Making calls on a mobile to loved ones and friends overseas can cost an arm and a leg.
Need to call China? That could cost you as much as £3 per minute. Maybe you’ve got friends in India? Depending on your network, ringing them for a chat may well set you back £1.50 per minute.
In this guide, we’ll be sharing money-saving tips and looking at the ways you can avoid high prices and call overseas without blowing a hole in your budget.
Along the way we’ll examine SIM plans from networks that specialise in cheap international calls. Some of which feature a monthly allowance of overseas calls or can trim the cost of international calls to a few pennies per minute. Even to far-flung locations.
We’ll also look at the add-ons from major networks that give you an allowance of overseas calls for an additional monthly outlay.
And we’ll look and the pros and cons of Wi-Fi calling services, such as Skype or WhatsApp, which let you make calls using 4G or 5G allowance.
Looking for advice about using your phone abroad instead? Take a look at our guide to roaming charges.
If you’re signed up to a major UK network and you don’t want to pay sky-high rates for international calls, you can sign up for an international calling add-on, such as Vodafone’s International Saver add-on or O2’s International Bolt On.
For an extra monthly outlay, an international calling add on will either cut the cost of calling overseas to a few pennies per minute or will get you a designated amount of inclusive minutes to overseas numbers.
In general, an international calling add-on will add between £3-£15 per month to your bill.
These aren’t bad value. But they’re not your only option. And if you’re really keen to keep costs down, they may not be your best one either.
That’s because some networks, such as Lebara and LycaMobile, include generous amounts of overseas calls as part of your monthly calls allowance.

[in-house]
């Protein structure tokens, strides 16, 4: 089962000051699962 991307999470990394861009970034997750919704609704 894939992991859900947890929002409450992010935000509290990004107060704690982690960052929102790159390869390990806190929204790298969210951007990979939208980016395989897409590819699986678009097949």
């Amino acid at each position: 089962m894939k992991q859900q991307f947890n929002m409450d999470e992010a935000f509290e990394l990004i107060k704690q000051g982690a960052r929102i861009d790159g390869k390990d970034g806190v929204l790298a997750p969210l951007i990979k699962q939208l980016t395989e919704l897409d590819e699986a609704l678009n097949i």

What’s more, these networks’ monthly contract prices are in line with major networks. So an international SIM can work out significantly cheaper than the combined cost of a mobile contract with a major network and an overseas calls add-on.
The range of international SIMs from the likes of Lebara and LycaMobile is huge.
Pretty much all their international calling SIMs operate on a rolling contract basis, so you’re free to cancel with 30 days’ notice. Most will also include calls to UK mobiles and landlines, plus data and texts allowances too.
What’s definitely not included are calls to premium rate numbers in the UK and overseas and calls to customer support, utility companies and similar services.
You also won’t get the kind of customer incentives, such as O2 Rewards or EE tickets, that you get when you’re with a better-known major network. But you may decide that’s a small price to pay for low-cost international calls.
Among the international calling SIMs you can pick from are:
SIMs that get you inclusive or cheap international calls to a single country of your choosing.
Regional SIMs that entitle you inclusive calls to a range of countries in a particular part of the world. For example, Asia or Eastern Europe.
SIMs that include a set amount of call minutes that you can use to call hundreds of locations worldwide. Naturally, these tend to be more expensive.
Keenly priced, student-friendly SIMs aimed at young people from overseas studying in the UK.
What’s right for you depends on your usage habits and how many calls you make to overseas locations. And, of course, which country or countries you want to call.
All major networks offer international calling add-ons, which you can sign up for whenever you like. And opt out of just as easily, with 30 days’ notice. As noted above, these typically add between £3-£15 on your monthly bill.